Skating through the Decades: A Spice Capades Series! (Let’s Start at the Very Beginning!)
Are you singing Sound of Music, yet? So, Spice Capader, @tenacioustempest suggested costumes as a potential topic to cover to get me through my blogger’s block. Here’s the original pitch:
Here’s a possible topic, just because I’d love to know more! How much does real-world fashion influence what’s trendy in terms of skating costumes? (I assume it does, but to what degree?) Have there ever been some seasons where there were certain common elements between costumes, such as sleeves vs. no sleeves, gloves, colour schemes, fabric (velvet comes to mind), etc.? Or does everyone just do their own thing?
I’ve covered the basics of costuming on one of my more popular posts here. However, when I went to get photographic evidence to answer this ask, I found there was just too much great costuming that you were all missing out on. And thus, I give you my latest series: Skating through the Decades!
Skating was and has always been influenced by the current fashion, and societal issues like (womp, womp) lame gender roles. I’ve started our costuming journey in the 1920s because by then, it had fully hit it’s groove as a recognized sport.
The first Olympic Ice Skating event was held in the 1908 Olympics. But it wouldn’t return until 1920. It officially joined the Olympics permanently in 1924, when it was officially recognized. Only the Men’s, Ladies’, and Pairs competitions were held. It was here that Sonia Hennie, renowned figure skater and Ice Show/Hollywood Starlet made her debut (at ELEVEN YEARS OLD).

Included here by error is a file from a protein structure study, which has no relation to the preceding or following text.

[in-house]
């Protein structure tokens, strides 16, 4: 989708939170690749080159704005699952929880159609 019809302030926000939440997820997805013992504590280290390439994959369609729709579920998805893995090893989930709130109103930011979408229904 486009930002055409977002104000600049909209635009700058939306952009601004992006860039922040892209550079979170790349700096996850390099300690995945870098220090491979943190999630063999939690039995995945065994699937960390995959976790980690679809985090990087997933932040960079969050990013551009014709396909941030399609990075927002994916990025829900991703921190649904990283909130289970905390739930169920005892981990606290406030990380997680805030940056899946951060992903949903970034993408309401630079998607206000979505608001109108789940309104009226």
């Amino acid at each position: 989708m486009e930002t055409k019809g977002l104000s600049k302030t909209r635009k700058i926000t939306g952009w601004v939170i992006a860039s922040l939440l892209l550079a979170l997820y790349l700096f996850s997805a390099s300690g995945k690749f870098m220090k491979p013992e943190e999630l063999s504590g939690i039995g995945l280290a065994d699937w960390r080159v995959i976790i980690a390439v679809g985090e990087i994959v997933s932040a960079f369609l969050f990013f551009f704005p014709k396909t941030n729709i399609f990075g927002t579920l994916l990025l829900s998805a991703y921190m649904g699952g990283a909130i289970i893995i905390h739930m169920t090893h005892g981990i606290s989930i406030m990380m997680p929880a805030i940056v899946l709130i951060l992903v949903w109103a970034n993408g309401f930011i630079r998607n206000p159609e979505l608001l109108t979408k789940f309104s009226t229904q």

In the early days of the sport, skaters didn’t really wear “costumes.” Their skating ensembles were pretty much cute activewear. Here’s the 1924 Ladies’ Gold Medalist, Herma Szazbo of Austria. Yes, this is a picture from those Olympics. Check out the skates! No triples or quads in these soft leather boots! (Notice, the ladies’ skates were brown or black at this time, a change from the later years to come.)
The men didn’t dress that much different going dancing than they did on the ice. Here’s the pairs’ gold medalists, Andrée Joly & Pierre Brunet of France.
So, if Yuuri and Victor lived in the twenties…they could literally wear their banquet suits on the ice (Challenge, thrown!).
However, you can see the very creepings of classic skating costumes emerging, even in this period. The “coat-style” dress for the ladies and the dapper military/prince hybrid rocked by Victor in the show and, way back in the day, by Men’s Gold medalist, Gillis Grafström. No wonder he won, seeing what his competitors were rocking (see below)! Dapper may not always win, but it sure does help!
Overview: clothes were built for movement as much as fashion would allow. They were also much heavier (because no one was jumping by today’s standards) and all competitions were held outdoors. The women’s skirts were much longer, but all competitors rocked thick legging like tights to keep their legs warm (…and cover their bums).
So, if you’re writing a time-travel AU, an AU set in the 1920s, or just wanna draw Yuuri and Victor in their dapper 1920s best, you know where to send those links (Right here. Right here to my dash.).
And I’ll see you next time as we explore the 1930s and 1940s!